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Tuesday, January 28, 2020

Explained: Why Google has pulled an ‘anti-India’ app off Play Store

After the ban, Amarinder Singh had said that it was the "first step towards protecting the nation from the anti-India secessionist designs of the ISI-backed organisation".

By: Explained Desk | New Delhi | Updated: November 22, 2019 8:52:23 pm
Google Play Store, Play Store, Play Store apps, 2020 Sikh Referendum, 2020 Sikh Referendum mobile app, Google bans anti-India app, Google app 2020 Sikh Referendum, Sikhs for Justice, Amarinder Singh, Indian Express The release states that an analysis of the application revealed that the data of the voters registered on the app was linked and stored on the web servers of a website called ‘yestoKhalistan.org’. (Reuters Photo/File)

Google has agreed to Punjab Chief Minister Capt Amarinder Singh’s demand to remove an “anti-India” mobile app called ‘2020 Sikh Referendum’ from the Play Store as a result of which the application is no longer available to users in India.

According to a press release issued by the Punjab government, the app asked “the general public to register themselves to vote in the ‘PUNJAB REFERENDUM 2020 KHALISTAN’.”

The release states that an analysis of the application revealed that the data of the voters registered on the app was linked and stored on the web servers of a website called ‘yestoKhalistan.org’.

This website is believed to have been created and managed by ‘Sikhs for Justice‘, a US-based secessionist group that was banned by the Government of India in July this year on the grounds of secessionism.

After the ban, Singh had said that it was the “first step towards protecting the nation from the anti-India secessionist designs of the ISI-backed organisation”.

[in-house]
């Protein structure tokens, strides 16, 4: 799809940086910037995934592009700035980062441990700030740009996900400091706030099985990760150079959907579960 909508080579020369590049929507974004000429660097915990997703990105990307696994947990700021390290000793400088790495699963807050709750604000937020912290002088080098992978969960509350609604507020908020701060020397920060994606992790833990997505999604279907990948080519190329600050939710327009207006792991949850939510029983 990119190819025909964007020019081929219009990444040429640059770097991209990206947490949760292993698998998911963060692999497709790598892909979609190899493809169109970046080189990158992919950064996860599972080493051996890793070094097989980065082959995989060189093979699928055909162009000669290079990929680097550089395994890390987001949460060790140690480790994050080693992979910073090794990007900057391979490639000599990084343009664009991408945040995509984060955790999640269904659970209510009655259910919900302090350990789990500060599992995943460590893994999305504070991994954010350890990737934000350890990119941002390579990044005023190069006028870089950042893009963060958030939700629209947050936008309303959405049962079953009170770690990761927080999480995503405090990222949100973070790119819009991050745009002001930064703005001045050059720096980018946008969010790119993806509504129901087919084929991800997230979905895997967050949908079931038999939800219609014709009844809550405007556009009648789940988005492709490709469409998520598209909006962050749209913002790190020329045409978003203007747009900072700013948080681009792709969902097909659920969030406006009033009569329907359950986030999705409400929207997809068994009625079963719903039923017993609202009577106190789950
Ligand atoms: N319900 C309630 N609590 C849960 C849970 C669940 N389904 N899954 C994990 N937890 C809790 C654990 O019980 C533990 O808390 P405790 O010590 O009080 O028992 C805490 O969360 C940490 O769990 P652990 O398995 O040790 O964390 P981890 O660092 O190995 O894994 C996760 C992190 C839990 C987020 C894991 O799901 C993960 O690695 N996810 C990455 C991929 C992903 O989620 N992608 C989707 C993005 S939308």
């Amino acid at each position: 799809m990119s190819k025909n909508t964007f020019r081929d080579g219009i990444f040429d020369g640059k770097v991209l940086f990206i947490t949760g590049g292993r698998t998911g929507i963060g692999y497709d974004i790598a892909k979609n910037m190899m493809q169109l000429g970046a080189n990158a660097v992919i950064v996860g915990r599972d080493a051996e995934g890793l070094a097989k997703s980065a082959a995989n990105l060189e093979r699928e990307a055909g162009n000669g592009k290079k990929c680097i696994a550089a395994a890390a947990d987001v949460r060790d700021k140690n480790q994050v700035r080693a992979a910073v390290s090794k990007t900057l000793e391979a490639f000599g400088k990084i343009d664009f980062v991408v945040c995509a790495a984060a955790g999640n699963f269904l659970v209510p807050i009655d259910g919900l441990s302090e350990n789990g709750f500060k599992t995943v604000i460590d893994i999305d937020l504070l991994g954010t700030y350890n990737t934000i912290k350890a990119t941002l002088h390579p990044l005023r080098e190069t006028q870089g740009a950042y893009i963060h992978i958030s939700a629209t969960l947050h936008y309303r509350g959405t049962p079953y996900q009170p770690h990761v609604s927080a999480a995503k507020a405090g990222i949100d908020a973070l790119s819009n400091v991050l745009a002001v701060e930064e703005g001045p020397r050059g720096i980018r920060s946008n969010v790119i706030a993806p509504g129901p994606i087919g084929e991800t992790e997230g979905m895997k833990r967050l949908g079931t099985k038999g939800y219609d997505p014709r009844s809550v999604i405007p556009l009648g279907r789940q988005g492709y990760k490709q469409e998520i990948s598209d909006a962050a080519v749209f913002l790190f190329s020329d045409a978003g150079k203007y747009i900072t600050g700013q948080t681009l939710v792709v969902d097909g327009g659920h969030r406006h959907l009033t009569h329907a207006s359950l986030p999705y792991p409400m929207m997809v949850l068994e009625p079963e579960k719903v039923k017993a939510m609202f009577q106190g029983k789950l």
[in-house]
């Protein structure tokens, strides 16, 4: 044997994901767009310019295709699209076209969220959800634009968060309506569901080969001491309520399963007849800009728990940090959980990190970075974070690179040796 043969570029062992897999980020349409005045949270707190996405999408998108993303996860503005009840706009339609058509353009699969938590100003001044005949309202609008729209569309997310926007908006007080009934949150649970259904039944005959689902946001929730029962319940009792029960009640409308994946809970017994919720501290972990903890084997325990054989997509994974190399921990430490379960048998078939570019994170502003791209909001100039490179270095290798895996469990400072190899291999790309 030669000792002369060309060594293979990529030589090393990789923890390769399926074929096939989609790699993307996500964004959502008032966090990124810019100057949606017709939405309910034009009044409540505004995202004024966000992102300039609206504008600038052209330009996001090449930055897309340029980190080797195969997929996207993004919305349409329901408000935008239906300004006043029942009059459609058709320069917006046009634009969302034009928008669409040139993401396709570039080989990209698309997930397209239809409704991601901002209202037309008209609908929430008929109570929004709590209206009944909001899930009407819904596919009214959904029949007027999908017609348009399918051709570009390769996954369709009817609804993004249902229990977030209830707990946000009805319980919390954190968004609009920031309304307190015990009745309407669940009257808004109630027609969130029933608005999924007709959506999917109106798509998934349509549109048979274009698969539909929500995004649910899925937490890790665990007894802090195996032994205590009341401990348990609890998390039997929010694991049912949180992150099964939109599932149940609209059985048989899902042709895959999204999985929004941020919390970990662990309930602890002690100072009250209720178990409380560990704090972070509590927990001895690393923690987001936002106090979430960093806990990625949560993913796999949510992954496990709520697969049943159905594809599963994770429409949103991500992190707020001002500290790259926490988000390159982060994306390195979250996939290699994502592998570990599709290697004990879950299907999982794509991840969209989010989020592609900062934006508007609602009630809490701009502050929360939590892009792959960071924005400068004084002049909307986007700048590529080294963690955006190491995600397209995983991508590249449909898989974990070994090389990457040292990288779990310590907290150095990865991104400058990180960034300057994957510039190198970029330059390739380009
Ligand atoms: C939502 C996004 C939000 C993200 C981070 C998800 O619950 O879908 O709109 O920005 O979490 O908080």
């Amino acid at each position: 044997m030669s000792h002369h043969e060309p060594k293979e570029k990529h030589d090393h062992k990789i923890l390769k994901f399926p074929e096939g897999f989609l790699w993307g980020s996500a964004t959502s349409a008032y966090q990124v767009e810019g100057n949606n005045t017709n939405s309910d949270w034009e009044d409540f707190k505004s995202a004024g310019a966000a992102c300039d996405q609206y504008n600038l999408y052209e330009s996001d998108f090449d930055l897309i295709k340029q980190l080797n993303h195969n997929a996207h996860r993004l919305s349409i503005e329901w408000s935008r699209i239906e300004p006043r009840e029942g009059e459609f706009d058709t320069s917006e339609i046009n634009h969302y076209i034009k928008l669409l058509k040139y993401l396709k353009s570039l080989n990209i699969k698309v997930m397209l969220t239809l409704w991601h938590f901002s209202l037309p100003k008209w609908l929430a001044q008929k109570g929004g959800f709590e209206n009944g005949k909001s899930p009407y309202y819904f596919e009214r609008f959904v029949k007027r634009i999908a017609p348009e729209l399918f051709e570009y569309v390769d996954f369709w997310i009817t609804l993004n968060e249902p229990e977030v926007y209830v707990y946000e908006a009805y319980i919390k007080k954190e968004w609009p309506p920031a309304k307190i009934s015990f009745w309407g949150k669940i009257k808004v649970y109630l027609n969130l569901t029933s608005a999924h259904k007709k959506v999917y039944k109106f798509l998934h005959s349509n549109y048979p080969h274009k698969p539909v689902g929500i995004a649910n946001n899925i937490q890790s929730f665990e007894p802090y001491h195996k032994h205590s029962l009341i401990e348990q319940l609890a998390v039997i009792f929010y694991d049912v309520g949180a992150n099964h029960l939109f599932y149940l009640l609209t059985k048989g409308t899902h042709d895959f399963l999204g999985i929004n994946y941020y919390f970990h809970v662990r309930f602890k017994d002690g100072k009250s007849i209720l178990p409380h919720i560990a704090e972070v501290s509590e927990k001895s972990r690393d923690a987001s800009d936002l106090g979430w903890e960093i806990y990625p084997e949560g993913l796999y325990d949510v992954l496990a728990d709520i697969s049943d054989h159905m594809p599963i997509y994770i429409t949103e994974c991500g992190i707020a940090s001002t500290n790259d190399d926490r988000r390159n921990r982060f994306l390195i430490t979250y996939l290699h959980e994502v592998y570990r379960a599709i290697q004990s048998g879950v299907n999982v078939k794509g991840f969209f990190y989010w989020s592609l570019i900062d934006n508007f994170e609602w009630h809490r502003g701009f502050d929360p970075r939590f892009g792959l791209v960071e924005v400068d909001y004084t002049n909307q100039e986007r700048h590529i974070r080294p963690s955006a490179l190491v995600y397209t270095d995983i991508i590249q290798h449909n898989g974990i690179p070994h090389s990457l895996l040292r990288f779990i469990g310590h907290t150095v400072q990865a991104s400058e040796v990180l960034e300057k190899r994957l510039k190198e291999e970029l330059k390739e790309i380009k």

Read | In SFJ’s Referendum 2020 app on Google, Captain sees ISI design

Punjab’s Digital Investigation, Training and Analysis Centre (DITAC) cyber lab raised the issue with Google’s legal team in India early in November since they believed that the app “was abused for committing illegal and anti-national activities by banned association called ‘Sikhs For Justice'”.

What is ‘Referendum 2020’?

The Punjab Referendum 2020 is an unofficial online ‘referendum’ that claims to be working to “liberate” Punjab, which is “currently occupied by India”, according to the campaign’s website.

This campaign is being organised by Sikhs for Justice (SFJ), an organisation that was formed in 2007 that seeks a separate homeland for Sikhs. SFJ says that it plans to hold this so-called ‘referendum’ in November 2020 in Punjab and major cities in North America, Europe, Australia, New Zealand, Malaysia, the Philippines, Singapore, Kenya and the Middle Eastern countries.

“Once there is a consensus within the Punjabi people that independence from India is desired, we will then approach the UN and other international forms and bodies with the goal of reestablishing Punjab as a nation state,” the website says.

Through the referendum, the campaign wants to get at least 5 million votes in support for independence for Punjab, after which it plans to approach the UN.

A proxy for Pakistan: police

The Punjab Police has said that SFJ and Referendum 2020 are both supported by Pakistan.

The face of the SFJ is a man called Gurpatwant Singh Pannun, who has been known to file lawsuits against Indian politicians. Pannun, who is based in the US, has filed cases against Prime Minister Narendra Modi and his predecessor Manmohan Singh on the issues of the 2002 Gujarat riots and 1984 anti-Sikh riots.

Google Play Store, Play Store, Play Store apps, 2020 Sikh Referendum, 2020 Sikh Referendum mobile app, Google bans anti-India app, Google app 2020 Sikh Referendum, Sikhs for Justice, Amarinder Singh, Indian Express Gurpatwant Singh Pannun, SFJ legal adviser. (Express Archive)

In 2016, Amarinder Singh had to cancel a visit to Canada due to a case filed by the SFJ.

In 2018, the president of the Shiromani Akali Dal Amritsar (Mann), Simranjit Singh Mann, and the far right group Dal Khalsa wrote to Pannun to say that the SFJ’s call for an online referendum was “far-fetched” and “unworkable”.

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